Secure web pages are requested on port 443 instead of the normal port 80. The SSL protocol (plenty complicated in and of itself) is responsible for securing communication, and using the certificate information on both the SERVER and the BROWSER to authenticate the server as being who they say they are.
Generating an SSL certificate is easy. Generating one that is based on the information embedded in 99% of web browsers costs money. But the technical aspects are not different.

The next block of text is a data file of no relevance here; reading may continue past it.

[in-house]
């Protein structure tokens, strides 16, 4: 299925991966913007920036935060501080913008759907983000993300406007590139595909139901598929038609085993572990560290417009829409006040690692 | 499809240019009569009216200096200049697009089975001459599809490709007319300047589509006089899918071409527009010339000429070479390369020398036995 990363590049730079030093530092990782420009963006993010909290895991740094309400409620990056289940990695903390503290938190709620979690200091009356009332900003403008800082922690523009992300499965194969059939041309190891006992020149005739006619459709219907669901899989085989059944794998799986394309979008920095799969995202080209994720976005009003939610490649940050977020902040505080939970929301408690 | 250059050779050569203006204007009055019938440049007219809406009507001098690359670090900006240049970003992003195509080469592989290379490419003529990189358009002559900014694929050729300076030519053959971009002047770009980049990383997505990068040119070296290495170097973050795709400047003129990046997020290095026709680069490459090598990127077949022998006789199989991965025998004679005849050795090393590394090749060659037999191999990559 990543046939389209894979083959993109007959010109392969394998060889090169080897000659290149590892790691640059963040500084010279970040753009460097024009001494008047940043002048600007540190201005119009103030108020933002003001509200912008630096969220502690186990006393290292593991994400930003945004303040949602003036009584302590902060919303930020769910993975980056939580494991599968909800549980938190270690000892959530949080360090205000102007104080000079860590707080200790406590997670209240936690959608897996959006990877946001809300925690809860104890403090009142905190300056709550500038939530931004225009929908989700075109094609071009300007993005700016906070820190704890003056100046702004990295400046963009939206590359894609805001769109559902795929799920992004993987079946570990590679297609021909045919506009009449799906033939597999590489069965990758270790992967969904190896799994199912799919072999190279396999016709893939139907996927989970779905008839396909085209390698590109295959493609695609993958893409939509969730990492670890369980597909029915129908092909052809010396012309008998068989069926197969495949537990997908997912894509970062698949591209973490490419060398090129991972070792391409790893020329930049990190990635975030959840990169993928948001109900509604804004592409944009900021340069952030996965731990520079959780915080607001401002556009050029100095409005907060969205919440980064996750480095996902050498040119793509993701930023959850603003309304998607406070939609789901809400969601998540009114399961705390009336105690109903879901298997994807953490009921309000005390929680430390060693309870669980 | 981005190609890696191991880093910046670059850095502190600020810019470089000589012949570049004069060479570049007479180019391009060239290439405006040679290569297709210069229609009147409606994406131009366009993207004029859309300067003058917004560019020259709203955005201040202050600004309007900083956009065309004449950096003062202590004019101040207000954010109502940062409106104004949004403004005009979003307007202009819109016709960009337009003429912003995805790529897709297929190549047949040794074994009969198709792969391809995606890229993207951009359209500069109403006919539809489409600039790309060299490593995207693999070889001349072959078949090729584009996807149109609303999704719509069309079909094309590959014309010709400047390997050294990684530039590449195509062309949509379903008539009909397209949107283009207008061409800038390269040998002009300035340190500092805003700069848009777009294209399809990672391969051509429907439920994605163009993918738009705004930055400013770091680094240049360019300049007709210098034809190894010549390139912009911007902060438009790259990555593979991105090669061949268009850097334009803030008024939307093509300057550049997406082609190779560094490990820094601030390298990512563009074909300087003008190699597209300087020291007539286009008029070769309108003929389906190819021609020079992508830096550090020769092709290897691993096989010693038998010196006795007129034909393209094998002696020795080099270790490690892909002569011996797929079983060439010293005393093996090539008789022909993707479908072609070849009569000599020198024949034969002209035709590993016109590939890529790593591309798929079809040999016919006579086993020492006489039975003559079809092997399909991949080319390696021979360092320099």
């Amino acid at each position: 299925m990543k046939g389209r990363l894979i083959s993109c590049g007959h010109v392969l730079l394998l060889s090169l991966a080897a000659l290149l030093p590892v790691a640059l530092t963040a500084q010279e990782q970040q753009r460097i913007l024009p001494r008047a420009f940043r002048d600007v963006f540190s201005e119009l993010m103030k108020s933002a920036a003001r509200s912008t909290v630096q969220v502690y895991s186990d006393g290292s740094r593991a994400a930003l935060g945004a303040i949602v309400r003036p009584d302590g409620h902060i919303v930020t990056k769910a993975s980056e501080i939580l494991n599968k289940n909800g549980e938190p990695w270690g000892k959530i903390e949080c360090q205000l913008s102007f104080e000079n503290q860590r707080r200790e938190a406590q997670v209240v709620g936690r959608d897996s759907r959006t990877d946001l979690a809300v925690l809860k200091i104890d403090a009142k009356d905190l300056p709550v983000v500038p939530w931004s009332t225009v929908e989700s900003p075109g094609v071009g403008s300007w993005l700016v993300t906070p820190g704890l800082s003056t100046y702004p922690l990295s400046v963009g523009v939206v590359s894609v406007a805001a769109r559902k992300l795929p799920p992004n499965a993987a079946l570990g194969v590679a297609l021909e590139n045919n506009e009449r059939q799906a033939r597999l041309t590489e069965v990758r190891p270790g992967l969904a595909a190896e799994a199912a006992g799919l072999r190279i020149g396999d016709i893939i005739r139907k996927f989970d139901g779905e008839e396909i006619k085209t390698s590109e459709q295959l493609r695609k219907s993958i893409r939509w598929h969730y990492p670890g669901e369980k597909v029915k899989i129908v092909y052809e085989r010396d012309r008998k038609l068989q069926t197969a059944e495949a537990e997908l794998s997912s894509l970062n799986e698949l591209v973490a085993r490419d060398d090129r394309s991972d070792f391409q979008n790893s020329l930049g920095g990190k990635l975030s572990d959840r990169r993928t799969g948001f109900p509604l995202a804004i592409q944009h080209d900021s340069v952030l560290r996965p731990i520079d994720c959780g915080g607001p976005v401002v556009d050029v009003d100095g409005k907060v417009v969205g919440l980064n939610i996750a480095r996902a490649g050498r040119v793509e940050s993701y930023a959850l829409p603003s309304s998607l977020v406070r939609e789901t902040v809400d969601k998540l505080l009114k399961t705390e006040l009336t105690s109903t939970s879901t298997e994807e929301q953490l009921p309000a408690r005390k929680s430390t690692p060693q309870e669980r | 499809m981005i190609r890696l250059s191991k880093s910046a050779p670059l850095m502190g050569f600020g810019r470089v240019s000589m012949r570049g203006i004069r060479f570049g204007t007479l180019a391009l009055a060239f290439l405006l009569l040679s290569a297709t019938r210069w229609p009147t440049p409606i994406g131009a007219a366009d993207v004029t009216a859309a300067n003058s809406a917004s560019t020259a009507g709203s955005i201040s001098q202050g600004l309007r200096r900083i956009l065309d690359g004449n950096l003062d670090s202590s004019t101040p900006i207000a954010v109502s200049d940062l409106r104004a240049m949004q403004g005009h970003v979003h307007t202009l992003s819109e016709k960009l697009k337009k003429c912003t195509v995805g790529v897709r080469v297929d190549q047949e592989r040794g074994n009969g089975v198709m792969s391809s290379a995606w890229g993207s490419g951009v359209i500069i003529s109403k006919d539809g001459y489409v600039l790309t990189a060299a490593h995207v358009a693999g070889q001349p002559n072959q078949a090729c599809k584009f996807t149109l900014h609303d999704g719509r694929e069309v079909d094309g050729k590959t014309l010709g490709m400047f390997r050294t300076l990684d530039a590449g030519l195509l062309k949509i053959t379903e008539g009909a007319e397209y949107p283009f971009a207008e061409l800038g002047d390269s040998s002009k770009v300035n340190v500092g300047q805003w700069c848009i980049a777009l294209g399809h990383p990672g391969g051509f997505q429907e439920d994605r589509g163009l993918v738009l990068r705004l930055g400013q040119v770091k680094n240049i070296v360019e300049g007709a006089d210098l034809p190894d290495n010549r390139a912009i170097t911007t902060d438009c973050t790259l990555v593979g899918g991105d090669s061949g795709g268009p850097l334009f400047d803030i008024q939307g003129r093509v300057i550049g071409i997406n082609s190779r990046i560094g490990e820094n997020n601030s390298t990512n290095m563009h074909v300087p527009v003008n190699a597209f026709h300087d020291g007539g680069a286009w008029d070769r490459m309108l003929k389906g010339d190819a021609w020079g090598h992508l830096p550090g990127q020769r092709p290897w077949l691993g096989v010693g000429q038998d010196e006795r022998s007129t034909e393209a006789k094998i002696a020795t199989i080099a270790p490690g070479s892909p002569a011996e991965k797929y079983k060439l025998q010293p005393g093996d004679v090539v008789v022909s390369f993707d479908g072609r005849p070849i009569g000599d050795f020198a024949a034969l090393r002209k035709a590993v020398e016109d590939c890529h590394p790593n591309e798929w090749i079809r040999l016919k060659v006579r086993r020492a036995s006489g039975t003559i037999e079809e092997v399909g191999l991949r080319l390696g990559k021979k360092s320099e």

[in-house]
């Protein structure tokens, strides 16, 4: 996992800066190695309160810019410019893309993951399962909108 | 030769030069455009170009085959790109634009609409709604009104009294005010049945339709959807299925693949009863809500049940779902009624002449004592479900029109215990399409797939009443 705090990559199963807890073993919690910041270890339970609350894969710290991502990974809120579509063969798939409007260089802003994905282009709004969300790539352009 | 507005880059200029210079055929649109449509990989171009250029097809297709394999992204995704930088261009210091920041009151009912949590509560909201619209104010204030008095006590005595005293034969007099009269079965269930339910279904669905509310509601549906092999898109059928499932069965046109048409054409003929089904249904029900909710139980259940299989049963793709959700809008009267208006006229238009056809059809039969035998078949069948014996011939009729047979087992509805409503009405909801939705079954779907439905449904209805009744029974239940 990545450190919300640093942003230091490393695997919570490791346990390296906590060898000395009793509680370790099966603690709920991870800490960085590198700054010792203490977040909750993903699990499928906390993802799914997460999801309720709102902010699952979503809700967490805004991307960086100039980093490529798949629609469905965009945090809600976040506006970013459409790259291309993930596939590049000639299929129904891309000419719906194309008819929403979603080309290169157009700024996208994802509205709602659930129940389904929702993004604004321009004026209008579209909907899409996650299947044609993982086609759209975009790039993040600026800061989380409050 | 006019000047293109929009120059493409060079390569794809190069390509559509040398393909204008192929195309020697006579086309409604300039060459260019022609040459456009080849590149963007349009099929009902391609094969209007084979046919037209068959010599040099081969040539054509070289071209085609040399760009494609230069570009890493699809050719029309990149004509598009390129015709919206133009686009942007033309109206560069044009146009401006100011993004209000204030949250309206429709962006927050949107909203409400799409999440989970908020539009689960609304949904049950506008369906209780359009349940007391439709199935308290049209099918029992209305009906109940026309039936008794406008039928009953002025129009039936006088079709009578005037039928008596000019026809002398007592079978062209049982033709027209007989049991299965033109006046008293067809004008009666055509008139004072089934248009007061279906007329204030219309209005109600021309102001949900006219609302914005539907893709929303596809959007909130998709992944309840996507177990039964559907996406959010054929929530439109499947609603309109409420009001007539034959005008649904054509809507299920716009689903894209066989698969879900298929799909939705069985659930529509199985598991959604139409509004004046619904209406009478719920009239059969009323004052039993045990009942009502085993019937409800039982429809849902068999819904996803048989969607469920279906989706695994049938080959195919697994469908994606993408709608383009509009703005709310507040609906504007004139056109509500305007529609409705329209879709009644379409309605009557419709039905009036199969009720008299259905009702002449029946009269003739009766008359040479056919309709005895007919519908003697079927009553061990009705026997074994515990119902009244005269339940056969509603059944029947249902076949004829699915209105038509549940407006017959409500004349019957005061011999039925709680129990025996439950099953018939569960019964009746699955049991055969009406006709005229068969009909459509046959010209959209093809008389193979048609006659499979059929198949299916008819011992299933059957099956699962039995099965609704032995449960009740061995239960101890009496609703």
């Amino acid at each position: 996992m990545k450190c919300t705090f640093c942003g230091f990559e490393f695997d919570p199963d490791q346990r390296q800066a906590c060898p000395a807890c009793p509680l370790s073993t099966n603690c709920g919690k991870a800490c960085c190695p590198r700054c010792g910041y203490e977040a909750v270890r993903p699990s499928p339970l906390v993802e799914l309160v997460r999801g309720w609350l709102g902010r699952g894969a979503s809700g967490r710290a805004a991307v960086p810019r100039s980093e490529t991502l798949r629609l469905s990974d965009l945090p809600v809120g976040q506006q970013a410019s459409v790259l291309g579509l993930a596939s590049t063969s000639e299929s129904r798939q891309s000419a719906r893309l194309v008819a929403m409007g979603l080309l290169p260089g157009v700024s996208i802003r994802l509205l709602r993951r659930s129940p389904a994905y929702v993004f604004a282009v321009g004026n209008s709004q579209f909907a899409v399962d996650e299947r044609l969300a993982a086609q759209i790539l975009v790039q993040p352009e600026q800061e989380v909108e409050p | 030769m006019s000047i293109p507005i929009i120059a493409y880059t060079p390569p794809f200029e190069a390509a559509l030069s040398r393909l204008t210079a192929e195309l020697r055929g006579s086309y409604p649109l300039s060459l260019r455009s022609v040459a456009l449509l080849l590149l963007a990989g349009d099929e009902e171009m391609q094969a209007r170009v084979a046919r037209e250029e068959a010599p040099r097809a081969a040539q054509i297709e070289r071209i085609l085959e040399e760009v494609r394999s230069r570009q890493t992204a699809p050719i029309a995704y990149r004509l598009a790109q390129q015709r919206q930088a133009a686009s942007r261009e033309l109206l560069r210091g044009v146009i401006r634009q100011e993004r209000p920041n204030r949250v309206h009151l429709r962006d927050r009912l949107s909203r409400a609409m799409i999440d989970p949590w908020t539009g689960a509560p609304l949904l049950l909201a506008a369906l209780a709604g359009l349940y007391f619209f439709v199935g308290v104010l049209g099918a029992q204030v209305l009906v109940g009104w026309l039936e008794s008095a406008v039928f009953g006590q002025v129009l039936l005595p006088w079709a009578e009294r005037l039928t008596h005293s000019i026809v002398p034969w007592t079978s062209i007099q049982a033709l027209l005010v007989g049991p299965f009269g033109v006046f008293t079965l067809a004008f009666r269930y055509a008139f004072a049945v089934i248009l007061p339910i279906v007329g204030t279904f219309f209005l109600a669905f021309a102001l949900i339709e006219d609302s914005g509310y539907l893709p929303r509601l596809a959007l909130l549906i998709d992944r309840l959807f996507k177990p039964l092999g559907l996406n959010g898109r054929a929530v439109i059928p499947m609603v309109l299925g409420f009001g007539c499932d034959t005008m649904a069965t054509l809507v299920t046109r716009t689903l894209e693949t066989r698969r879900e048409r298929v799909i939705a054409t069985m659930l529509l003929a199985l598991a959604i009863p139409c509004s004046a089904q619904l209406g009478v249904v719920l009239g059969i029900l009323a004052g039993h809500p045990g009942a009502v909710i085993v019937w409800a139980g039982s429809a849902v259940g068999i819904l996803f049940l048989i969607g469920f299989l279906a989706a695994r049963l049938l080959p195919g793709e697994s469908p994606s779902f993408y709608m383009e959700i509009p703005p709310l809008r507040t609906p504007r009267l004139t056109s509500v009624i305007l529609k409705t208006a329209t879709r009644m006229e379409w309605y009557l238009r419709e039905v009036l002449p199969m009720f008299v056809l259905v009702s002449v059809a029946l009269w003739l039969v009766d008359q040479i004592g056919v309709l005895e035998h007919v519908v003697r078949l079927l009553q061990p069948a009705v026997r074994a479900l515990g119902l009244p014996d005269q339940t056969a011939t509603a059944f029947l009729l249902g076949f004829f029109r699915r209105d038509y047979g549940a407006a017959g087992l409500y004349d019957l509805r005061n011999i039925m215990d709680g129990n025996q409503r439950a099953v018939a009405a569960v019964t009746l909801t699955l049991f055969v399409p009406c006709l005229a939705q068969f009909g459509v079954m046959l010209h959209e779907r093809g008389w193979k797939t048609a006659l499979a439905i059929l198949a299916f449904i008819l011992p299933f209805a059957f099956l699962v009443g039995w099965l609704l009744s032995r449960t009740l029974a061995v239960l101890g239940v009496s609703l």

You see, there are organizations (Verisign, Globalsign, etc...) that have had their certificate authority information INCLUDED with browsers for many years. That way, when you visit a site that has a certificate that they produced (signed), your browser says:
"well, if Verisign trusts XYZ.com, and I trust Verisign, then I trust XYZ.com"
The process is easy:
Go to a competent SSL vendor, such as GlobalSign. Create a KEY and Certificate Request on the webserver. Use them (and your credit card) to buy a certificate. Install it on the server. Point the web-browser to HTTPS (port 443). The rest is done for you.